Do real life experiences ever approach the passion in this film? They obviously do, or at least viewers of this film hope they do. To find such a passion, experience it, and accept it is what makes our existence thrive and resonate with our own desires.

Here’s hoping all visitors to the Kissathon have such a kiss in your future!

Read more about what people have said about The Quiet Man…

Link to article and official trailer for “Discovering The Quiet Man” Documentary:

http://www.irishcentral.com/culture/entertainment/new-quiet-man-documentary-reveals-stormy-relationship-between-maureen-ohara-and-john-ford-154426385-237506091.html

Leonard Maltin discusses the “Discovering The Quiet Man” Documentary: http://blogs.indiewire.com/leonardmaltin/re-examining-john-wayne-and-the-quiet-man-20150309

Malachy McCourt and his disdain for The Quiet Man: http://www.irishcentral.com/culture/entertainment/Quiet-Man-an-idiotic-stupid-anti-Irish-film-Malachy-McCourt.html

Aurora roars about The Quiet Man: http://aurorasginjoint.com/2012/07/31/the-quiet-man/

The official TCM comments: http://www.tcm.com/tcmdb/title/24069/The-Quiet-Man/articles.html

I would be remiss in my duties to fans of Miss O’Hara if I did not reiterate Miss O’Hara’s urging to audiences at the TCM Film Festival in 2014 that her religious beliefs played a very important part in her life and the decisions she made during her introduction to How Green Was My Valley with Robert Osborne.

“It is wonderful to be the age I am, and still have God unable to put up with me”: https://m.youtube.com/watch?v=e3IhZu6Fb6w

Scorsese on the smooch: http://www.irishexaminer.com/ireland/scorsese-quiet-man-kiss-is-one-of-cinemas-best-217816.html

 

This post was created in conjunction with Second Sight Cinema for “A Kiss is Just a Kiss Blogathon” here: http://secondsightcinema.com/happy-valentines-day-weekend-weldome-to-the-you-must-remember-this-a-kiss-is-just-a-kiss-blogathon/

Check out all the fabulous blog posts about kisses! http://secondsightcinema.com/happy-valentines-day-weekend-weldome-to-the-you-must-remember-this-a-kiss-is-just-a-kiss-blogathon/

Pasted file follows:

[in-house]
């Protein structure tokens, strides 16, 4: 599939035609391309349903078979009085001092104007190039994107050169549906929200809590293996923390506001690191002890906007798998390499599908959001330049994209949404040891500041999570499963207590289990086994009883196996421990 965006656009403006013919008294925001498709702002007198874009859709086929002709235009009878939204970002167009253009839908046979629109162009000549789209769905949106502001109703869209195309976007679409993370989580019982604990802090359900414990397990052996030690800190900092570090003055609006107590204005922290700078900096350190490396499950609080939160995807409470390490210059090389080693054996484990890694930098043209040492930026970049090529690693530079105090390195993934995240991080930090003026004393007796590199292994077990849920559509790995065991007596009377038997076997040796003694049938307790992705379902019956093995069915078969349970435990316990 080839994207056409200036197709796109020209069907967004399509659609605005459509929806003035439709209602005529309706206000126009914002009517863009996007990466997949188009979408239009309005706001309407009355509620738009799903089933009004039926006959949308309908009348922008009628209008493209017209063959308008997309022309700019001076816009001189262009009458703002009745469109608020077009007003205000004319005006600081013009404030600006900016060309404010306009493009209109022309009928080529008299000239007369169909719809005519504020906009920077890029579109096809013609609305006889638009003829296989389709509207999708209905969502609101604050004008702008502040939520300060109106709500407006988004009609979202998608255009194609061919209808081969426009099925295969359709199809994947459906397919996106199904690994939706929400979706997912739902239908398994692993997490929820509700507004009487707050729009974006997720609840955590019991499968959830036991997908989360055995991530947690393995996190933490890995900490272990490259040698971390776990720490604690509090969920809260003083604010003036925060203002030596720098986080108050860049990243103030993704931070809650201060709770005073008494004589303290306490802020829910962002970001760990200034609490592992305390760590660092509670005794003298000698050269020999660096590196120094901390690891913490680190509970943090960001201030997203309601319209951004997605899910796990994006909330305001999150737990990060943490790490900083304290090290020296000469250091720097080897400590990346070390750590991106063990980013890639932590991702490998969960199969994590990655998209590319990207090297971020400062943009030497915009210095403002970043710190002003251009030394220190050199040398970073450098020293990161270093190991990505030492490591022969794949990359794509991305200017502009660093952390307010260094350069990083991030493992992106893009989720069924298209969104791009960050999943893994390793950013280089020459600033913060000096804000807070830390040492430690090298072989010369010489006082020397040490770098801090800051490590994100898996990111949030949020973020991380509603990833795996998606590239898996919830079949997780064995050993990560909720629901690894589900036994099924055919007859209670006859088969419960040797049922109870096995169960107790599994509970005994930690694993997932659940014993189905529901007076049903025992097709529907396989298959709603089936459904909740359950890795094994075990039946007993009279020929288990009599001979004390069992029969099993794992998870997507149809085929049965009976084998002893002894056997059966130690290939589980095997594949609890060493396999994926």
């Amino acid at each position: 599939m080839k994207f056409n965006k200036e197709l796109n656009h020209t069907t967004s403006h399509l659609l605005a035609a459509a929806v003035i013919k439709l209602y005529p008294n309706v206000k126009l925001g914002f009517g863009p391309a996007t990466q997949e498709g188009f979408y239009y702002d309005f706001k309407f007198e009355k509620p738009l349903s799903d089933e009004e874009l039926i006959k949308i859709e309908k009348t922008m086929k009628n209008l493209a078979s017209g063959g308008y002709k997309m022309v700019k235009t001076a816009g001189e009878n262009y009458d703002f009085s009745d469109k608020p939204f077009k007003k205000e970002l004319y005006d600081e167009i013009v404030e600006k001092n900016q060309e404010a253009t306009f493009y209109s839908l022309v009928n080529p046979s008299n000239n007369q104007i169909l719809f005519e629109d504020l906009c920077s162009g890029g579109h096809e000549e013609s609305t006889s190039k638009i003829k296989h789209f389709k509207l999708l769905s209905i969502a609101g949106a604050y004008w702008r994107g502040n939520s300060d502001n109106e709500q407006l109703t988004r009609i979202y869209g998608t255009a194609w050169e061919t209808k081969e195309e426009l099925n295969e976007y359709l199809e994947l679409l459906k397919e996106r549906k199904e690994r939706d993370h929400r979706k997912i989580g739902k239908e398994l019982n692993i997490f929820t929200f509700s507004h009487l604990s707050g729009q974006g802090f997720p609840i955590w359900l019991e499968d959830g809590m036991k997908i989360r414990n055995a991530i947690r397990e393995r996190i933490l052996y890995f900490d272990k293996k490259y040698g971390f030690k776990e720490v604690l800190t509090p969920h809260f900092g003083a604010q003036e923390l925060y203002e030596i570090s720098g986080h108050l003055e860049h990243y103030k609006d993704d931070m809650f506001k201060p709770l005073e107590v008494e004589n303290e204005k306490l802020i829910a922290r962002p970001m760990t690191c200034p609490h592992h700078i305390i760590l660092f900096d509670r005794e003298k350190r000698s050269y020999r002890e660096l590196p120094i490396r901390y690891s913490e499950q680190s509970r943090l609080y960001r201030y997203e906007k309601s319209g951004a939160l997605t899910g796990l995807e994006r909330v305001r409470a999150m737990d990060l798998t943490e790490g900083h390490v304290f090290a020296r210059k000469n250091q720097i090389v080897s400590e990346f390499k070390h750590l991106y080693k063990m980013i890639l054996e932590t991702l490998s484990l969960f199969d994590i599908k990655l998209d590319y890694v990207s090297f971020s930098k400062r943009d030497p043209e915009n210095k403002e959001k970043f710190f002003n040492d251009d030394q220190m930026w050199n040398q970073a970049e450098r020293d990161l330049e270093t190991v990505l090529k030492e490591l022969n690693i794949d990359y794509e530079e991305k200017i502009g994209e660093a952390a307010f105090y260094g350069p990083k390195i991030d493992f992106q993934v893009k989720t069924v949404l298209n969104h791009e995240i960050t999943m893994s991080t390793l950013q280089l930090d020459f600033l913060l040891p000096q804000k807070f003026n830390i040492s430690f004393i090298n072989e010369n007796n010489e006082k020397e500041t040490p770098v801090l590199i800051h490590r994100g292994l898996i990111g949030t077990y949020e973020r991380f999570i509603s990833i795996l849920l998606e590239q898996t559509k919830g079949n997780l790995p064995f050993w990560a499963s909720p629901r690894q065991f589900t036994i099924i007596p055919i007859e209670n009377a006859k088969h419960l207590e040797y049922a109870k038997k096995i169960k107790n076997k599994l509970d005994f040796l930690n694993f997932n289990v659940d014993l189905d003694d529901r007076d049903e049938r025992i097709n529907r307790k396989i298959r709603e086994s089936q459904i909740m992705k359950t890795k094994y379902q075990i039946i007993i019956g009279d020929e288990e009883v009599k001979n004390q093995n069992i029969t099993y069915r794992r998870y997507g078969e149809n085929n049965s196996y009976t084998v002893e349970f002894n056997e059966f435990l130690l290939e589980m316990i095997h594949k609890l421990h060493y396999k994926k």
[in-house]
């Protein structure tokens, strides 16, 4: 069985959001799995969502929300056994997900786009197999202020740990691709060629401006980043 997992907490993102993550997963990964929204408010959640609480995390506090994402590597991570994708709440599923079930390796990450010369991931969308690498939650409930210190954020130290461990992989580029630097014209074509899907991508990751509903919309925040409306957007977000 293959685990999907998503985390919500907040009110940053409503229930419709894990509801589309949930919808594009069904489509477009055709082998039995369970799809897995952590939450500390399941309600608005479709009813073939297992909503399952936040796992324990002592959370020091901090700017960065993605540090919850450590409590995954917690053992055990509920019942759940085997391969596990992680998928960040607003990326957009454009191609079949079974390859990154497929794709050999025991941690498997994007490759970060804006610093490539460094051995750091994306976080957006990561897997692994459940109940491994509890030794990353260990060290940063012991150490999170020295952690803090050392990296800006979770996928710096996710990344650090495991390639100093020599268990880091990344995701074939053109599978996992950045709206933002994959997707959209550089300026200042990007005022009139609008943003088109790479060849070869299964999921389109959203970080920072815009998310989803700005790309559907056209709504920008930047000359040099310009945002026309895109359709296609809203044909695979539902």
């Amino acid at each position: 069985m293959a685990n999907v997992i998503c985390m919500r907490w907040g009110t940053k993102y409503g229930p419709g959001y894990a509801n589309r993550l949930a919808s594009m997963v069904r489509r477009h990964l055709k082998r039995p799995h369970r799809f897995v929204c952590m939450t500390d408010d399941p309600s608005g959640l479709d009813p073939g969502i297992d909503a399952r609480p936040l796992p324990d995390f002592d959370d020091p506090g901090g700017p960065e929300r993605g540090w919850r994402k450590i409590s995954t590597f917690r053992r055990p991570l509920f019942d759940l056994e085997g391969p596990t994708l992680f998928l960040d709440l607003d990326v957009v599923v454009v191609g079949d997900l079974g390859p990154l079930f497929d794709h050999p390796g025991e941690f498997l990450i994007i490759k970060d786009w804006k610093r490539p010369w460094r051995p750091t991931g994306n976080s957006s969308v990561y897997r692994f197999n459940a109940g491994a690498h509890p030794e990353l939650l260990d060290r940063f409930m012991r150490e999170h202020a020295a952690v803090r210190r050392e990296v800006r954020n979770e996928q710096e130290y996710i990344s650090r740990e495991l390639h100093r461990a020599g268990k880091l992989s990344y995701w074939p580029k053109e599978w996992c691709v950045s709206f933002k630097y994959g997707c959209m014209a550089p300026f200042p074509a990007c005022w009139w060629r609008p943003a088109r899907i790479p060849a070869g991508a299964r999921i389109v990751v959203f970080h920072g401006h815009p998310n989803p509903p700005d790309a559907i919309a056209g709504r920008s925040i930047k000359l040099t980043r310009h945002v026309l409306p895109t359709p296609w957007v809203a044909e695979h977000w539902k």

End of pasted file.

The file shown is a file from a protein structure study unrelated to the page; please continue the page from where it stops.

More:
Gena Rowlands and John Cassavetes: Each Other’s Muse…

As I was unsure of what “symbiotic” meant in the context of actors and directors,  I began to travel to the land of the “lexicons,” a green, fertile place found only in the imagination. Sometimes there’s a pot of gold, and sometimes there is a cold, hard fact that cannot be ignored.

Biologically speaking, symbiotic refers to any diverse organisms that live together, but in some cases, the relationship is not necessarily beneficial to both. Symbiosis, the living together of two dissimilar organisms in more or less intimate association or close union, and often in a mutually beneficial relationship, is obviously a more positive description. Cinematically speaking, a successful collaboration in a more or less intimate association or close union might apply to Gena* Rowlands and John Cassavetes because an “intimate association” can’t become much closer than a married couple. Their “symbiotic” professional relationship involved the creation of 10 movies together; their personal union, three children.

 

“When I started making films, I wanted to make Frank Capra pictures. But I’ve never been able to make anything but these crazy, tough pictures. You are what you are.”

“I always, always wanted to be an actress. It came from reading so much.” Gena Rowlands

As for classic symbiotic relationships, the fine line between the classic era, classic films, and just plain classy collaborations is often a subject for debate among professional cinema critics, social media aficionados and gainfully employed members of the entertainment  profession. For me, though, interpretation of film is more personal. I always evaluate movies on the basis of how they resonate with me personally, and how they relate to my experiences and relationships with people and events that I have experienced. When I first knew  of Gena Rowlands, the movie actress, she immediately reminded me of my mother, who loved watching  Rowlands’ appearances on televsision’s Peyton Place.  The actress’s strength and vulnerability in Lonely Are The Brave (1962) with Kirk Douglas made that connection for me when I first saw it on the afternoon movie. I also found that one of her lesser known performances in Charms for the Easy Life (2002), a television film from HBO, was also another dimension to her range as an actress, and another personal favorite of mine. Her conventional and unconventional characterizations with and without the influence of  her husband, director, and collaborator always intrigued me.